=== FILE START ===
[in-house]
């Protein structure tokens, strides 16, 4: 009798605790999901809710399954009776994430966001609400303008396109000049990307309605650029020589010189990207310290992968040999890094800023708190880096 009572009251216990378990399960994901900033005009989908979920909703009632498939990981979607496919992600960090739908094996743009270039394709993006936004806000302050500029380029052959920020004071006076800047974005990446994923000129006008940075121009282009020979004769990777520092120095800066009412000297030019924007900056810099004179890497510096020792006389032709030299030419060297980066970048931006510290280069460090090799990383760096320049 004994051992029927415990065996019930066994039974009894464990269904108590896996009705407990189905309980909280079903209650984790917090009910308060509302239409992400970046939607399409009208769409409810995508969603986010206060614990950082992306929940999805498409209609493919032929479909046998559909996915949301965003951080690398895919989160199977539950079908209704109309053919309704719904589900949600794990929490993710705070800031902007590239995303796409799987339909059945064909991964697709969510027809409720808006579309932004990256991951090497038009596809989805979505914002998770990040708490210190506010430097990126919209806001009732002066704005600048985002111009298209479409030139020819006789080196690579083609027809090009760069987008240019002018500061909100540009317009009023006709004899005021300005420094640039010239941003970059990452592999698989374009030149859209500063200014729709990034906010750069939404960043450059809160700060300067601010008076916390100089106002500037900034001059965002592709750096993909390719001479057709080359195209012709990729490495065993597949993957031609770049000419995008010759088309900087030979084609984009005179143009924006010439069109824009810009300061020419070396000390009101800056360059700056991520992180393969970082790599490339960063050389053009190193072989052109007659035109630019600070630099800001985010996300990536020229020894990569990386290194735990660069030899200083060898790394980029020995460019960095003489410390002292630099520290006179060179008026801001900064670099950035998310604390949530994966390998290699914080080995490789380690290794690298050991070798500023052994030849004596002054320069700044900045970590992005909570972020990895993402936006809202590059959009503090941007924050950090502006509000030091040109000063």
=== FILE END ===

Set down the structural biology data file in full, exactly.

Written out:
[in-house]
């Protein structure tokens, strides 16, 4: 009798605790999901809710399954009776994430966001609400303008396109000049990307309605650029020589010189990207310290992968040999890094800023708190880096 009572009251216990378990399960994901900033005009989908979920909703009632498939990981979607496919992600960090739908094996743009270039394709993006936004806000302050500029380029052959920020004071006076800047974005990446994923000129006008940075121009282009020979004769990777520092120095800066009412000297030019924007900056810099004179890497510096020792006389032709030299030419060297980066970048931006510290280069460090090799990383760096320049 004994051992029927415990065996019930066994039974009894464990269904108590896996009705407990189905309980909280079903209650984790917090009910308060509302239409992400970046939607399409009208769409409810995508969603986010206060614990950082992306929940999805498409209609493919032929479909046998559909996915949301965003951080690398895919989160199977539950079908209704109309053919309704719904589900949600794990929490993710705070800031902007590239995303796409799987339909059945064909991964697709969510027809409720808006579309932004990256991951090497038009596809989805979505914002998770990040708490210190506010430097990126919209806001009732002066704005600048985002111009298209479409030139020819006789080196690579083609027809090009760069987008240019002018500061909100540009317009009023006709004899005021300005420094640039010239941003970059990452592999698989374009030149859209500063200014729709990034906010750069939404960043450059809160700060300067601010008076916390100089106002500037900034001059965002592709750096993909390719001479057709080359195209012709990729490495065993597949993957031609770049000419995008010759088309900087030979084609984009005179143009924006010439069109824009810009300061020419070396000390009101800056360059700056991520992180393969970082790599490339960063050389053009190193072989052109007659035109630019600070630099800001985010996300990536020229020894990569990386290194735990660069030899200083060898790394980029020995460019960095003489410390002292630099520290006179060179008026801001900064670099950035998310604390949530994966390998290699914080080995490789380690290794690298050991070798500023052994030849004596002054320069700044900045970590992005909570972020990895993402936006809202590059959009503090941007924050950090502006509000030091040109000063």